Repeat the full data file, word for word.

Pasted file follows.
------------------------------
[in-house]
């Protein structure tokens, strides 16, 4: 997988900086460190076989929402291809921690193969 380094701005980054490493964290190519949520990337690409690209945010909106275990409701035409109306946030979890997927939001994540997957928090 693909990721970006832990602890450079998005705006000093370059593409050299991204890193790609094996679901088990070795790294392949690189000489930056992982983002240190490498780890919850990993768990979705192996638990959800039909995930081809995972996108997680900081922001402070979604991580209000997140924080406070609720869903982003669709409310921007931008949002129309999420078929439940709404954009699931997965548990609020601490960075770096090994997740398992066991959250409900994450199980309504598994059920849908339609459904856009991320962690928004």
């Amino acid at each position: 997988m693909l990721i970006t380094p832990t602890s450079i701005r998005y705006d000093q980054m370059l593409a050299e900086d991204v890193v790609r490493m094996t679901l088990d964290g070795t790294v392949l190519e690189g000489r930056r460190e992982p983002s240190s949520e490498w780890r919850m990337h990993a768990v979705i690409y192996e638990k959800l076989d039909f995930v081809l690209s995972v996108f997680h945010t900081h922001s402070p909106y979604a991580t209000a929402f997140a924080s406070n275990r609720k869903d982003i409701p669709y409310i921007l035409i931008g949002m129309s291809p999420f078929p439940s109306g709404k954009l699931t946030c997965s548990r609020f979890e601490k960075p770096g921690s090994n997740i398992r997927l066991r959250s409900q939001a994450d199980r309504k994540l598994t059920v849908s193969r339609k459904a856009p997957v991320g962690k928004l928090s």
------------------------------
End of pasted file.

[in-house]
């Protein structure tokens, strides 16, 4: 997988900086460190076989929402291809921690193969 380094701005980054490493964290190519949520990337690409690209945010909106275990409701035409109306946030979890997927939001994540997957928090 693909990721970006832990602890450079998005705006000093370059593409050299991204890193790609094996679901088990070795790294392949690189000489930056992982983002240190490498780890919850990993768990979705192996638990959800039909995930081809995972996108997680900081922001402070979604991580209000997140924080406070609720869903982003669709409310921007931008949002129309999420078929439940709404954009699931997965548990609020601490960075770096090994997740398992066991959250409900994450199980309504598994059920849908339609459904856009991320962690928004």
């Amino acid at each position: 997988m693909l990721i970006t380094p832990t602890s450079i701005r998005y705006d000093q980054m370059l593409a050299e900086d991204v890193v790609r490493m094996t679901l088990d964290g070795t790294v392949l190519e690189g000489r930056r460190e992982p983002s240190s949520e490498w780890r919850m990337h990993a768990v979705i690409y192996e638990k959800l076989d039909f995930v081809l690209s995972v996108f997680h945010t900081h922001s402070p909106y979604a991580t209000a929402f997140a924080s406070n275990r609720k869903d982003i409701p669709y409310i921007l035409i931008g949002m129309s291809p999420f078929p439940s109306g709404k954009l699931t946030c997965s548990r609020f979890e601490k960075p770096g921690s090994n997740i398992r997927l066991r959250s409900q939001a994450d199980r309504k994540l598994t059920v849908s193969r339609k459904a856009p997957v991320g962690k928004l928090s």